• Knit

Knit fabrics are made the same way a knitted scarf is made by someone at home with two needles and a ball of yarn. Knitting is a process that loops a piece of yarn in a row a few times, then links those loops with another row of loops and so on. Knit fabrics are naturally stretchy because of the loops whether made from natural or man-made fibers.


A netlike ornamental fabric made by looping, twisting, or knitting thread in patterns by hand or machine. The fabric can be made from natural or synthetic fibers.

A woven fabric using flat silver or gold metal threads to create either the design or the background in the fabric.

Latex is made with rubber and thus has rubber-like qualities. It is used in some elastics to provide greater elasticity.

A fabric made from fibers obtained from inside the woody stem of the flax plant. The fibers are much stronger and more lustrous than cotton. Linen fabrics are very cool and absorbent, but wrinkle very easily, unless blended with manufactured fibers. Linen is one of the world's oldest textile fibers.

  • Lining

The name given to material sewn into the inside of a garment to make it more opaque or more comfortable against the skin. Lining fabrics can be made of natural or man-made fibers.

  • Lycra

Lycra is the trademarked spandex fiber produced by DuPont. It is lightweight and soft, but stronger and more durable than rubber and is used in compression garmentsswimwear and bras.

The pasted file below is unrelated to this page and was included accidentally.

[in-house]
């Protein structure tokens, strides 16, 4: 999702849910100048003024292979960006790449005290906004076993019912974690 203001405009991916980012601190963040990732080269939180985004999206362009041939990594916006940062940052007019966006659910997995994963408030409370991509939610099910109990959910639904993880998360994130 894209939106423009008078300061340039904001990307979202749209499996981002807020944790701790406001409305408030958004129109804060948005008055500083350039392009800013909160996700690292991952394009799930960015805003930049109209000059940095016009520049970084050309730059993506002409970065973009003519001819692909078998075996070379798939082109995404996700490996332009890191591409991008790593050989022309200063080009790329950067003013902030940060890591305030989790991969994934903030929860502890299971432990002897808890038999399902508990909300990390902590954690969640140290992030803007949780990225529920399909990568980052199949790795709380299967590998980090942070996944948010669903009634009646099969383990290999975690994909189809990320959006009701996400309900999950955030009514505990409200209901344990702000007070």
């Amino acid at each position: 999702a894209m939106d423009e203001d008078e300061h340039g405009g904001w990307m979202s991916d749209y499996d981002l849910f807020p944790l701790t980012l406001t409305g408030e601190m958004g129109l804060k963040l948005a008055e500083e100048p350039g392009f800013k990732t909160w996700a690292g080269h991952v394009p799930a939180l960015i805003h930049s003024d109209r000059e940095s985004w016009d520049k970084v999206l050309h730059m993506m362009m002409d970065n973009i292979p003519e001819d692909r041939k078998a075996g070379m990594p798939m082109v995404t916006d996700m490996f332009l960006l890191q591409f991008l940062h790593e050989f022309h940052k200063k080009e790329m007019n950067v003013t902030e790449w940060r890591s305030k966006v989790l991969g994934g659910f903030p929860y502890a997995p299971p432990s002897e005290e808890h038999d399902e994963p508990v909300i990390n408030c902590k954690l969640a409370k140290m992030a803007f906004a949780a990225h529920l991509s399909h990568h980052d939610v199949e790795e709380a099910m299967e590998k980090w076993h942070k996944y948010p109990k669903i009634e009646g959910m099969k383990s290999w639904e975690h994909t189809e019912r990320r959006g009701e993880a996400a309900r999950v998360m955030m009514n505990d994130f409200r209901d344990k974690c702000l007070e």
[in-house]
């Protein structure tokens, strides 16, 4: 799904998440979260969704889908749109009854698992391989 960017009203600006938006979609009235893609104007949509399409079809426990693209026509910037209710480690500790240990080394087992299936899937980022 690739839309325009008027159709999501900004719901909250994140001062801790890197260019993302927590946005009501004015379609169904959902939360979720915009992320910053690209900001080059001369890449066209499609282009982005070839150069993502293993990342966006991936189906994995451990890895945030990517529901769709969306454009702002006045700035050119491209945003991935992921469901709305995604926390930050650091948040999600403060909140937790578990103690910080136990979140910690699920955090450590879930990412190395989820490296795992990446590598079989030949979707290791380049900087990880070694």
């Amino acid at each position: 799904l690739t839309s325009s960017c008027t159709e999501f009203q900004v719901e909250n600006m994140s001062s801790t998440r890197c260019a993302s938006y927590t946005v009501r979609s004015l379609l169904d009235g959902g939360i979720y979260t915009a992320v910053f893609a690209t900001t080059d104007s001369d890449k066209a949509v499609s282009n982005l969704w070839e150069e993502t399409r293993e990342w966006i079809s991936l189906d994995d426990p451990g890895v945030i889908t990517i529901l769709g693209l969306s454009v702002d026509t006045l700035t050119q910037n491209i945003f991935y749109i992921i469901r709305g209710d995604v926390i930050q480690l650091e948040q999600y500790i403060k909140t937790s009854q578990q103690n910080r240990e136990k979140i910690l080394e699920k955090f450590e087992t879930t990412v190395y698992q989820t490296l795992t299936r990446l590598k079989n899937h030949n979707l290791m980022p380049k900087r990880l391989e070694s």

Lyocell is a cellulose fabric obtained by an organic solvent spinning process. This fabric is a sub-category of rayon. Tencel is the trademark name for lyocell.


Memory foam is often used to give shape to a garment. It is made of extruded polyurethane as well as additional chemicals.

  • Mercerized Cotton

Cotton that has been through a wet finishing process, which swells the yarns of the fabric to give it a round smooth surface and stops the cotton from further shrinkage. This process results in a stronger and more lustrous yarn that is more easily dyed, producing brighter, deeper colors.

  • Merino Wool

Merino wool comes from certain sheep that produce a wool fiber that is long and fine. The result is a fabric that is thin, soft, and luxurious.

  • Mesh

An open-weave knitted or woven fabric that produces a net or sheer-like effect. Mesh can be made from many different types of fibers

  • Micro Modal

Micro Modal® is a trademarked microfiber from an Austrian textile company, Lenzing, made from spun beechwood cellulose. The fabric is delicate and light.

Fabric made with microfiber means that the fabric’s filaments are extremely fine and usually a blend of polyester or polyamide (nylon) fibers. Microfiber fabrics are lightweight, and look and feel luxurious.

  • Microfleece

Microfleece is an ultra-soft synthetic wool-like fabric.

Modal is made with cellulose from beech trees and is essentially a variety of rayon. Garments made from modal have anti-crease properties and are relatively easy care.


A synthetic rubber fabric used for swimwear, outerwear, and high fashion clothing.

A completely synthetic fiber, nylon is known for its superior flexibility and excellent resilience.